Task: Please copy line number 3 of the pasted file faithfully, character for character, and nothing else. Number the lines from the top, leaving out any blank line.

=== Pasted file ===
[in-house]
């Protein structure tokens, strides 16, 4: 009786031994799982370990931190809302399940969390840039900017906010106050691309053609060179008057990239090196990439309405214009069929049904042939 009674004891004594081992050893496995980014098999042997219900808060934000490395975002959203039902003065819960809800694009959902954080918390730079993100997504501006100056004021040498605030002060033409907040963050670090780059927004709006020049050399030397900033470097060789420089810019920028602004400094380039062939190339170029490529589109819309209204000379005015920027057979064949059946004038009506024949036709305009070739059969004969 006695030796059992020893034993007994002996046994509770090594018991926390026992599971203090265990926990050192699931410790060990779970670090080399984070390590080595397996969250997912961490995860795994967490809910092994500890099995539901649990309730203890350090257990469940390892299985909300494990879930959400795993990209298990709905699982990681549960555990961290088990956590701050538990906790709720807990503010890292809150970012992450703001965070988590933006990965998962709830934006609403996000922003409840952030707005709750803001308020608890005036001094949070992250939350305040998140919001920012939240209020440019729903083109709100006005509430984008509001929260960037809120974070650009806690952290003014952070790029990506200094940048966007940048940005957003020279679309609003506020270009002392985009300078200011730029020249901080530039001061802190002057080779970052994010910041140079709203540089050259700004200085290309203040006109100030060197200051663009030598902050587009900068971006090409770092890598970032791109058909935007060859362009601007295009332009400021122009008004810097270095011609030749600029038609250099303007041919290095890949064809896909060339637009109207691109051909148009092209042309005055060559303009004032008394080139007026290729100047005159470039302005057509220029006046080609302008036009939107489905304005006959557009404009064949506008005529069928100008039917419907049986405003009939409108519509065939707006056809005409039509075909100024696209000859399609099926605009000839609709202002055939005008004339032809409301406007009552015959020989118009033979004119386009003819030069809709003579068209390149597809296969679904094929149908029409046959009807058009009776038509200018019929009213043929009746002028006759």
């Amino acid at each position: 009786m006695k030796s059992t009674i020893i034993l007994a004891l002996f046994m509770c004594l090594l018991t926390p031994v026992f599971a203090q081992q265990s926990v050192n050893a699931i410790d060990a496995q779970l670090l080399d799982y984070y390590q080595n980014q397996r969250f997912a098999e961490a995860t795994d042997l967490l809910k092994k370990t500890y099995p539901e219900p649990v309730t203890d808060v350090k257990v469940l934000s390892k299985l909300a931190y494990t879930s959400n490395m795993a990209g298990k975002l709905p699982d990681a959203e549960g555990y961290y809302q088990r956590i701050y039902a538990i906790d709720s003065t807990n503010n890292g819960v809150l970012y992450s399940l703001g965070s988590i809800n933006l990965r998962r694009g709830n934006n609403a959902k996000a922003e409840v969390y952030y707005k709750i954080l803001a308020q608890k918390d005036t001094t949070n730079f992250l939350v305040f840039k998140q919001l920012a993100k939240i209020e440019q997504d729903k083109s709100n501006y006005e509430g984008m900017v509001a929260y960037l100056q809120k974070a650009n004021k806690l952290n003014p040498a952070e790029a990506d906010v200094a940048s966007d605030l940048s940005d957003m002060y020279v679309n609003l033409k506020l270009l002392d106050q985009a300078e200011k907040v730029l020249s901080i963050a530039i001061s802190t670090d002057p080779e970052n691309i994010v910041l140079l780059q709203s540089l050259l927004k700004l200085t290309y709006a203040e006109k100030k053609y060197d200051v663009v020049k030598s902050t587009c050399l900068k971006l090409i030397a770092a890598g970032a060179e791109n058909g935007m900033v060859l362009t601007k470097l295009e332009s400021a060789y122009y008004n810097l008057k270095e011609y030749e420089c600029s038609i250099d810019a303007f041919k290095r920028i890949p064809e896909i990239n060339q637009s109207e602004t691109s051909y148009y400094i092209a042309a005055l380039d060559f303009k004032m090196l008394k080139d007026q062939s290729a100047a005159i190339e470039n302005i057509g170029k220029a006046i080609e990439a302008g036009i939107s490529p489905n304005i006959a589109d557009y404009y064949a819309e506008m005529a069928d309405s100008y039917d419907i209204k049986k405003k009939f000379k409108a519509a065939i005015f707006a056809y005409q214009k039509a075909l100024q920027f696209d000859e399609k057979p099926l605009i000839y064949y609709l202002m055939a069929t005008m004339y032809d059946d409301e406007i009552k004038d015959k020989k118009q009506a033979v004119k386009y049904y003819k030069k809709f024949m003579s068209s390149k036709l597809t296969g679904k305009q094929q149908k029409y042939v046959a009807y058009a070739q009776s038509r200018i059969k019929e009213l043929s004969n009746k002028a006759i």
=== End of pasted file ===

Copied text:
């Amino acid at each position: 009786m006695k030796s059992t009674i020893i034993l007994a004891l002996f046994m509770c004594l090594l018991t926390p031994v026992f599971a203090q081992q265990s926990v050192n050893a699931i410790d060990a496995q779970l670090l080399d799982y984070y390590q080595n980014q397996r969250f997912a098999e961490a995860t795994d042997l967490l809910k092994k370990t500890y099995p539901e219900p649990v309730t203890d808060v350090k257990v469940l934000s390892k299985l909300a931190y494990t879930s959400n490395m795993a990209g298990k975002l709905p699982d990681a959203e549960g555990y961290y809302q088990r956590i701050y039902a538990i906790d709720s003065t807990n503010n890292g819960v809150l970012y992450s399940l703001g965070s988590i809800n933006l990965r998962r694009g709830n934006n609403a959902k996000a922003e409840v969390y952030y707005k709750i954080l803001a308020q608890k918390d005036t001094t949070n730079f992250l939350v305040f840039k998140q919001l920012a993100k939240i209020e440019q997504d729903k083109s709100n501006y006005e509430g984008m900017v509001a929260y960037l100056q809120k974070a650009n004021k806690l952290n003014p040498a952070e790029a990506d906010v200094a940048s966007d605030l940048s940005d957003m002060y020279v679309n609003l033409k506020l270009l002392d106050q985009a300078e200011k907040v730029l020249s901080i963050a530039i001061s802190t670090d002057p080779e970052n691309i994010v910041l140079l780059q709203s540089l050259l927004k700004l200085t290309y709006a203040e006109k100030k053609y060197d200051v663009v020049k030598s902050t587009c050399l900068k971006l090409i030397a770092a890598g970032a060179e791109n058909g935007m900033v060859l362009t601007k470097l295009e332009s400021a060789y122009y008004n810097l008057k270095e011609y030749e420089c600029s038609i250099d810019a303007f041919k290095r920028i890949p064809e896909i990239n060339q637009s109207e602004t691109s051909y148009y400094i092209a042309a005055l380039d060559f303009k004032m090196l008394k080139d007026q062939s290729a100047a005159i190339e470039n302005i057509g170029k220029a006046i080609e990439a302008g036009i939107s490529p489905n304005i006959a589109d557009y404009y064949a819309e506008m005529a069928d309405s100008y039917d419907i209204k049986k405003k009939f000379k409108a519509a065939i005015f707006a056809y005409q214009k039509a075909l100024q920027f696209d000859e399609k057979p099926l605009i000839y064949y609709l202002m055939a069929t005008m004339y032809d059946d409301e406007i009552k004038d015959k020989k118009q009506a033979v004119k386009y049904y003819k030069k809709f024949m003579s068209s390149k036709l597809t296969g679904k305009q094929q149908k029409y042939v046959a009807y058009a070739q009776s038509r200018i059969k019929e009213l043929s004969n009746k002028a006759i």